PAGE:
Are you familiar with the expression “chip on his shoulder”? It usually refers to a person who is easily offended, quick to anger and always ready to fight. I am preparing a series of sermons on: What Can We Learn From The 12 Tribes Of Israel? One of those tribes definitely walked around with a huge chip on their shoulder: EPHRAIM, one of Joseph’s sons.
To illustrate this biblical truth, we will simply turn to Judges 6-8 and 11-12.
In the days of Gideon, the Midianites were the oppressors who needed to be put in their place. God selected Gideon to head up the project, who called troops together from Manasseh, Asher, Zebulun and Naphtali to handle the enemies. (6:35) These tribes were the ones closest to where the fighting began. This is the battle where God made Gideon whittle his troops down from 32,000 to 300, so that everyone would know that the victory belonged to the LORD. The battle plan from the LORD put the Midianites on the run to the south. Because 300 soldiers couldn’t hunt down all the enemies, Gideon immediately re-called troops from Naphtali, Asher and Manasseh to purse them.
Since the Midianites were running south, Gideon also called one of the more southern tribes, the Ephraimites, to cut them off by seizing control of the Jordan River. They did so and the battle was won and the enemy defeated. So everybody was happy, right? NOT! The “chip on my shoulder” Ephraimites were huffing and puffing and pouting like a 2 year old.
Their tantrum is recorded in 8:1-3. “Then the men of Ephraim said to him, ‘What is this that you have done to us, not to call us when you went to fight against Midian?’ And they accused him fiercely.” They were offended and angry that, in their eyes, they were only called into the battle to help do some of the “clean-up” work. Gideon then used his smooth-talking ability to try to calm the Ephraimites down; it worked. 8:3 “Then their anger against him subsided.”
What a perfect example of a whole tribe with “a chip on their shoulder”; easily offended, quick to anger, always ready to fight.
A short time later, Judges 11-12, a similar situation showed up; this time with a different judge, Jephthah, and different enemies, the Amorites and the Ammonites. The elders of Gilead (Gad) chose Jephthah to be their leader to free them from the oppression of the Amorites and the Ammonites. Jephthah led the forces of Gilead to victory over both enemies. So everybody was celebrating, right? NOT! In 12:1 “The men of Ephraim were called to arms, and they crossed to Zaphon and said to Jephthah, ‘Why did you cross over to fight against the Ammonites and did not call us to go with you? We will burn your house over you with fire.’ ”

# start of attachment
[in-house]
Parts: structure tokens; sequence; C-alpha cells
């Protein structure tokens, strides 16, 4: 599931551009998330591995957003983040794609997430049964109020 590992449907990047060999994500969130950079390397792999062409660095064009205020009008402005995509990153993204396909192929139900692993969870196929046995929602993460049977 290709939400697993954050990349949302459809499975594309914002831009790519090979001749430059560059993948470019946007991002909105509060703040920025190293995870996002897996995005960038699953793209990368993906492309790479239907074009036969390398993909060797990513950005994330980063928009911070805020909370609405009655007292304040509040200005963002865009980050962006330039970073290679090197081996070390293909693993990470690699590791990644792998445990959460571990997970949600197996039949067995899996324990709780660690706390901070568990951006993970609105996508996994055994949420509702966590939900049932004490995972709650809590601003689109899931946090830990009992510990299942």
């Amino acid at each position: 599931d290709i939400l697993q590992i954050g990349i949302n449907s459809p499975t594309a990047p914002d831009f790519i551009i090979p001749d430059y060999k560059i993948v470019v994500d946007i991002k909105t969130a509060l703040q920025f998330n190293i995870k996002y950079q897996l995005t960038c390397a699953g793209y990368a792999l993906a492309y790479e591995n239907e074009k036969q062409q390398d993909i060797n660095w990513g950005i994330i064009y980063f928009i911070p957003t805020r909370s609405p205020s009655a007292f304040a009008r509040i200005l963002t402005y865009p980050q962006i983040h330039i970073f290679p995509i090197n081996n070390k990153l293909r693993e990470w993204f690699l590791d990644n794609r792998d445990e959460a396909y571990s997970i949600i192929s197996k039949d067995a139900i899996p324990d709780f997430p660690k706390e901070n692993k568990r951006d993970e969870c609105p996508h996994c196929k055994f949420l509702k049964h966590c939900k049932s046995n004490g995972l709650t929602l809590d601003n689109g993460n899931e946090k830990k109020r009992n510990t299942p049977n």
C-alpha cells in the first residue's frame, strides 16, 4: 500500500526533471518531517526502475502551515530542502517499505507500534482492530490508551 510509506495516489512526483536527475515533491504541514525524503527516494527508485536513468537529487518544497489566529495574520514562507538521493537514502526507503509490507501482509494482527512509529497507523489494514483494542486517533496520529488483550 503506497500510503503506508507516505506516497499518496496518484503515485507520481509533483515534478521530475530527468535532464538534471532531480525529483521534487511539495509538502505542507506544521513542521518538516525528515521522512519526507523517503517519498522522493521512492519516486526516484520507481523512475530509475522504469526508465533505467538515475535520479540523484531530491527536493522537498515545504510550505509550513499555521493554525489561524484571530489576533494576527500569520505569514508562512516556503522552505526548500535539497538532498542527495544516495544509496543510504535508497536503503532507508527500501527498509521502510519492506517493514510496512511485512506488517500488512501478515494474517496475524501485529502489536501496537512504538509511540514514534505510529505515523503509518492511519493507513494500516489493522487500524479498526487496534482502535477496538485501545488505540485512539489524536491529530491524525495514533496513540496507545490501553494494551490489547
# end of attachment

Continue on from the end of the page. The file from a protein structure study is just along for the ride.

That makes their angry tantrum against Gideon look like a cheap imitation. “Burn your house over you with fire?” Sounds like the same old song, second verse, huh.
Jephthah did not try smooth words, but went straight to the facts. 12:2-3 “… when I called you, you did not save me from their (Ammonites) hand. 3 And when I saw that you would not save me, I took my life in my hand and crossed over against the Ammonites, and the Lord gave them into my hand. Why then have you come up to me this day to fight against me?” This time the Ephraimite’s “chip on their shoulder” made them quick to fight and cost them: “Then Jephthah gathered all the men of Gilead and fought with Ephraim. And the men of Gilead struck Ephraim, … 6At that time 42,000 of the Ephraimites fell.” 42,000 dead bodies was the price tag of that chip.
Lesson: Pride is the root of every “chip on the shoulder”. If you are easily offended, quick to anger and always ready to fight, you have a chip that will one day either severely injure you and other family and friends around you or destroy you. So what can you do about that chip? Surrender to Christ and make Him your LORD. No one can surrender to Jesus and make Him LORD and still be puffed up with pride. Surrender is the opposite of pride. The moment you truly surrender, pride will die and the chip will disappear. So now it is up to you.
Mike Sublett is a pastor at Hi-Land Christian Church, 1615 N. Banks St., Pampa, Texas 79065. Email him at firstname.lastname@example.org.
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